• Th ey have a go at changing words by changing one letter.
  • Challenge children to fill in a writing frame with their own rhymes.

Nonsense words

Write down some of the words in We're Going on a Bear Hunt. Point out the onomatopoeia: words such as swishy, splash, squelch, etc. Show children how they can change the word by just changing one letter, i.e. splash changes to splosh, or even splish. Can the children make up some nonsense sound words of their own?

Fill in a writing frame

Let the children use a writing frame taken from ‘Oh Dear’ (A Great Big Cuddle) and challenge them to invent their own rhyming pairs. Point out that they need a ‘sensible’ word in the first line, followed by a silly rhyming substitute in line two to get a laugh.

‘I went to the shops to get me a _____ Oh dear, they gave me a _______’

Creating and thinking critically

  • Children make up rhyming lines and write down rhyming strings.
  • They make comparisons between books.
  • They create and recite their own new versions of poems.

Rhyming lines and strings

Line the children up and choose a word to start the string such as ‘bat’, ‘cot’, or ‘hen’. Move along the line asking children to add rhyming words. What is the longest line you can make? Ask children to extend their pairs of CVC rhyming words into rhyming strings. Can they write down their rhyming string on a white board to show the other children?

Making comparisons

Compare Chocolate Cake with some other books about chocolate cakes: Small Knight and George and the Royal Chocolate Cake by Ronda Armitage; The Elephants and the Chocolate Cake by Balachander Vijayakumar; Betty Bunny Loves Chocolate Cake by Michael Kaplan; Crabby Crabs and Chocolate Cake by Stephanie Ballo; Matilda: The Chocolate Edition (Smells like chocolate) by Roald Dahl. Which is the group's favourite book? Show the results in a chocolate cake ‘pie chart’.

Without spoiling the fun remember to emphasise that chocolate is a treat, and should be eaten in moderation. You could also talk about different types of chocolate, including plain chocolate and vegan versions. You could discuss different types of cake, such as flourless cake, bearing in mind children's allergies.

Create new poems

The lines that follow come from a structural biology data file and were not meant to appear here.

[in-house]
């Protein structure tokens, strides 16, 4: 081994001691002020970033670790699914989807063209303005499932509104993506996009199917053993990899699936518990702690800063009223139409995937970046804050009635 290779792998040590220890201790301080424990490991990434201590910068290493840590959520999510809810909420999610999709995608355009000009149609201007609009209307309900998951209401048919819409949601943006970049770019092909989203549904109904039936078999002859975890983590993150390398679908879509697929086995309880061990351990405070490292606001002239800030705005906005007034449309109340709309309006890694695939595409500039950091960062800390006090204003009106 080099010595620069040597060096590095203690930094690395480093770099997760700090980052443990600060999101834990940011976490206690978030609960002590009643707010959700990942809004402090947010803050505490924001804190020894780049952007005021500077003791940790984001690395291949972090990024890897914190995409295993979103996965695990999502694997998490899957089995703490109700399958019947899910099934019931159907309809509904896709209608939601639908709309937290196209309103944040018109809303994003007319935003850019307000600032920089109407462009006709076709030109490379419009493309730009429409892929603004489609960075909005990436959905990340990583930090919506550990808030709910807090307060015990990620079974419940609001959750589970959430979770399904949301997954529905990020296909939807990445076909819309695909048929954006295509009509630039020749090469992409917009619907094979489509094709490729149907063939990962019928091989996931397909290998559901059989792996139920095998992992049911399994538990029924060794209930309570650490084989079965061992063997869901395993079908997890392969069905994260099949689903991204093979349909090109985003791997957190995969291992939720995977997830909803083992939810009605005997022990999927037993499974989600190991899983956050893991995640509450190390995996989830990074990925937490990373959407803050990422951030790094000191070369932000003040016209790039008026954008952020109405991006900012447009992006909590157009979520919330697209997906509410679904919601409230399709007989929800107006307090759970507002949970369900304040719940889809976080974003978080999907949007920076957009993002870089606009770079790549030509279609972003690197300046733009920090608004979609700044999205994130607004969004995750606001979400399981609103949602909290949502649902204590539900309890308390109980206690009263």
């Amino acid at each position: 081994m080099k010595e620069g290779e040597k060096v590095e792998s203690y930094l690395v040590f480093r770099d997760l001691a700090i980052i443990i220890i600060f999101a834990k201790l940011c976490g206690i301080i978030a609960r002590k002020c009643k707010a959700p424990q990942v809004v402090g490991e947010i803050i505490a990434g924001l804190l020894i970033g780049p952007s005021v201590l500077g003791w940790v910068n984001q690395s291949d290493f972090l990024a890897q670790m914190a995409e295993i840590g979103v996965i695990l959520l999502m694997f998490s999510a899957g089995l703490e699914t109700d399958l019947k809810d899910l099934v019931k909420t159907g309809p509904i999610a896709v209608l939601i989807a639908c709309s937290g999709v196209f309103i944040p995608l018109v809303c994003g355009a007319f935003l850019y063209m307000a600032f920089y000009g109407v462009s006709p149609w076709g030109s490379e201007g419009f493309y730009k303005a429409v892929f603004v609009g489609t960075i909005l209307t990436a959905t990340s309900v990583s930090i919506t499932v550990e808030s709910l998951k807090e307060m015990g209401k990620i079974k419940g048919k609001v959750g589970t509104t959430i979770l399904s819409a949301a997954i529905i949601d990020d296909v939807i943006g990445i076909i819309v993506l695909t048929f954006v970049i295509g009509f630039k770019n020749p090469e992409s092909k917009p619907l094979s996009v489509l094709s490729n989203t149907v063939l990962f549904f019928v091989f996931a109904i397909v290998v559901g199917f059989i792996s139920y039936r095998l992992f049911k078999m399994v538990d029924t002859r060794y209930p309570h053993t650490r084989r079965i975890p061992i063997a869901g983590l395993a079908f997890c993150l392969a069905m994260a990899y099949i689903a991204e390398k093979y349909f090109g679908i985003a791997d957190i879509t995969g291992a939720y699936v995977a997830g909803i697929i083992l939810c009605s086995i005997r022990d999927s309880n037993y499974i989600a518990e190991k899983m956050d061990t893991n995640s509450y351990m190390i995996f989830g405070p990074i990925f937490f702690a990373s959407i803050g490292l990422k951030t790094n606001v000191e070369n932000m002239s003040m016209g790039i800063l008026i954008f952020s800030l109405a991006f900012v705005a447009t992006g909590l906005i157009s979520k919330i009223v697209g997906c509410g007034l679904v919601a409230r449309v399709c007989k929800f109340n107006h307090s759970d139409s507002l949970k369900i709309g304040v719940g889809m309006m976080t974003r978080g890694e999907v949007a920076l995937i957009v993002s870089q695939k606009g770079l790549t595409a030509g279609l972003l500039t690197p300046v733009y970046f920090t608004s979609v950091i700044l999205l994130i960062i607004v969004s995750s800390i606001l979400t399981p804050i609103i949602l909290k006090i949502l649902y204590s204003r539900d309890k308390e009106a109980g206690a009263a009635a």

Create and perform new versions of ‘After Dark’ from Bananas in My Ears using the children's own ideas. What sorts of things do they like to do ‘after dark’? Rewrite ‘Let me do it’ from A Great Big Cuddle by adding some things that the children would like to be able to do. Can they change the order of the words to create some crazy combinations?

EYFS Early Learning Goals

Listening and reciting rhymes will also develop speaking skills such as ‘children express themselves effectively, showing awareness of listeners' needs’ (CL). Children will need to work together cooperatively, ‘taking turns with others' to bake and pick videos to play on YouTube. Recording the results of the children's favourite chocolate cake books in a pie-chart will demonstrate mathematical skills, as will counting out and measuring ingredients for the chocolate cake (M).

Key learning points

  • Use phonics to decode regular and nonsense words
  • Help children to demonstrate understanding of what they are reading
  • Seek out rhyming words and create strings
  • Linking sounds to letters

Key words:

  • Repeat, refrain, sounds, rhymes, onomatopoeia, nonsense, line, string, cake.

Useful resources

Collection of Michael Rosen's books:

  • We're Going on a Bear Hunt (Walker Books)
  • Chocolate Cake (Puffin)
  • Bananas in My Ears: A Collection of Nonsense Stories (Candlewick Press)
  • A Great Big Cuddle: Poems for the Very Young (Walker Books)





  • Large area; word cards; rhyming objects; paper plate; access to YouTube; ingredients for chocolate cake; electric mixer; oven; paper; pencils; white boards; pens; books about chocolate cakes; a selection of writing materials.